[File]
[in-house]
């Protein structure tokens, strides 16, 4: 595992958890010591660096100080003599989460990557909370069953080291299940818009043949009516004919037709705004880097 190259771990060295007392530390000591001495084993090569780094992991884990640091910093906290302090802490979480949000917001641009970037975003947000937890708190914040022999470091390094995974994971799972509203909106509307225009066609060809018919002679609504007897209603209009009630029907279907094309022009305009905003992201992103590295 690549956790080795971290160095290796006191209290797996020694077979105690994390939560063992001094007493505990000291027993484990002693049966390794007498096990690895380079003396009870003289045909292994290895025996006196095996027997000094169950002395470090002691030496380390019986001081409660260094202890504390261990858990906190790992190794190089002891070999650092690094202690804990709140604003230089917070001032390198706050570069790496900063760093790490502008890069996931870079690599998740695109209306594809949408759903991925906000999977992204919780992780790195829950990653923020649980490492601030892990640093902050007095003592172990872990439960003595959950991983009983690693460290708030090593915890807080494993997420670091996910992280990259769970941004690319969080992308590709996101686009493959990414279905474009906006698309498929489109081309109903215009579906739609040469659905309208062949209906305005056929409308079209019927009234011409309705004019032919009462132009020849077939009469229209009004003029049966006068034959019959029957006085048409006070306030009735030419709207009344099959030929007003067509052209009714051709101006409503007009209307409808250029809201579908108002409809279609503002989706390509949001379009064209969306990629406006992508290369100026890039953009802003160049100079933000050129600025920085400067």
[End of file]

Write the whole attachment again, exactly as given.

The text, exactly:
[in-house]
């Protein structure tokens, strides 16, 4: 595992958890010591660096100080003599989460990557909370069953080291299940818009043949009516004919037709705004880097 190259771990060295007392530390000591001495084993090569780094992991884990640091910093906290302090802490979480949000917001641009970037975003947000937890708190914040022999470091390094995974994971799972509203909106509307225009066609060809018919002679609504007897209603209009009630029907279907094309022009305009905003992201992103590295 690549956790080795971290160095290796006191209290797996020694077979105690994390939560063992001094007493505990000291027993484990002693049966390794007498096990690895380079003396009870003289045909292994290895025996006196095996027997000094169950002395470090002691030496380390019986001081409660260094202890504390261990858990906190790992190794190089002891070999650092690094202690804990709140604003230089917070001032390198706050570069790496900063760093790490502008890069996931870079690599998740695109209306594809949408759903991925906000999977992204919780992780790195829950990653923020649980490492601030892990640093902050007095003592172990872990439960003595959950991983009983690693460290708030090593915890807080494993997420670091996910992280990259769970941004690319969080992308590709996101686009493959990414279905474009906006698309498929489109081309109903215009579906739609040469659905309208062949209906305005056929409308079209019927009234011409309705004019032919009462132009020849077939009469229209009004003029049966006068034959019959029957006085048409006070306030009735030419709207009344099959030929007003067509052209009714051709101006409503007009209307409808250029809201579908108002409809279609503002989706390509949001379009064209969306990629406006992508290369100026890039953009802003160049100079933000050129600025920085400067």